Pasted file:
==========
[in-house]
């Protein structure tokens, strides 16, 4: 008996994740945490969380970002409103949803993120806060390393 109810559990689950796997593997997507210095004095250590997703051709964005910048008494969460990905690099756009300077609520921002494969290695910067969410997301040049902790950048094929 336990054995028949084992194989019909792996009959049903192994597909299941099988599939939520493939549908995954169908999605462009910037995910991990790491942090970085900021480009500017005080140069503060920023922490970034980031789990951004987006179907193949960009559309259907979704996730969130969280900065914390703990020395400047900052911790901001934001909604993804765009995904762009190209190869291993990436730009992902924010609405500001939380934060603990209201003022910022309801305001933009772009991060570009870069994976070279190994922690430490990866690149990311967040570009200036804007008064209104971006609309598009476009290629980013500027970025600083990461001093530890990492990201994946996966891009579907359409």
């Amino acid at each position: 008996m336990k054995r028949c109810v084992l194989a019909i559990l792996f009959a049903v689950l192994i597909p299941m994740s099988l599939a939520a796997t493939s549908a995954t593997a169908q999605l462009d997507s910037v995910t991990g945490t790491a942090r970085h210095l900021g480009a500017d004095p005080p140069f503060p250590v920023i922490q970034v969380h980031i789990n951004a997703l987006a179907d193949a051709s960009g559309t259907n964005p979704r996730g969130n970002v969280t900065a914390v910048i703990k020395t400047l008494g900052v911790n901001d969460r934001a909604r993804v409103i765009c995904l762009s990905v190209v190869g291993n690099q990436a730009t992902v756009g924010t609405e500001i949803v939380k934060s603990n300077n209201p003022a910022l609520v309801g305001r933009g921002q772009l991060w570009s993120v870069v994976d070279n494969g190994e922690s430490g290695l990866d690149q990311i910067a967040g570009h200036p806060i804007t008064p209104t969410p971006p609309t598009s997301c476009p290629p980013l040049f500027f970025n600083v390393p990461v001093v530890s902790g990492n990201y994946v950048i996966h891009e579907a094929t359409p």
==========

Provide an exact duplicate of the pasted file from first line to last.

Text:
[in-house]
């Protein structure tokens, strides 16, 4: 008996994740945490969380970002409103949803993120806060390393 109810559990689950796997593997997507210095004095250590997703051709964005910048008494969460990905690099756009300077609520921002494969290695910067969410997301040049902790950048094929 336990054995028949084992194989019909792996009959049903192994597909299941099988599939939520493939549908995954169908999605462009910037995910991990790491942090970085900021480009500017005080140069503060920023922490970034980031789990951004987006179907193949960009559309259907979704996730969130969280900065914390703990020395400047900052911790901001934001909604993804765009995904762009190209190869291993990436730009992902924010609405500001939380934060603990209201003022910022309801305001933009772009991060570009870069994976070279190994922690430490990866690149990311967040570009200036804007008064209104971006609309598009476009290629980013500027970025600083990461001093530890990492990201994946996966891009579907359409």
């Amino acid at each position: 008996m336990k054995r028949c109810v084992l194989a019909i559990l792996f009959a049903v689950l192994i597909p299941m994740s099988l599939a939520a796997t493939s549908a995954t593997a169908q999605l462009d997507s910037v995910t991990g945490t790491a942090r970085h210095l900021g480009a500017d004095p005080p140069f503060p250590v920023i922490q970034v969380h980031i789990n951004a997703l987006a179907d193949a051709s960009g559309t259907n964005p979704r996730g969130n970002v969280t900065a914390v910048i703990k020395t400047l008494g900052v911790n901001d969460r934001a909604r993804v409103i765009c995904l762009s990905v190209v190869g291993n690099q990436a730009t992902v756009g924010t609405e500001i949803v939380k934060s603990n300077n209201p003022a910022l609520v309801g305001r933009g921002q772009l991060w570009s993120v870069v994976d070279n494969g190994e922690s430490g290695l990866d690149q990311i910067a967040g570009h200036p806060i804007t008064p209104t969410p971006p609309t598009s997301c476009p290629p980013l040049f500027f970025n600083v390393p990461v001093v530890s902790g990492n990201y994946v950048i996966h891009e579907a094929t359409p």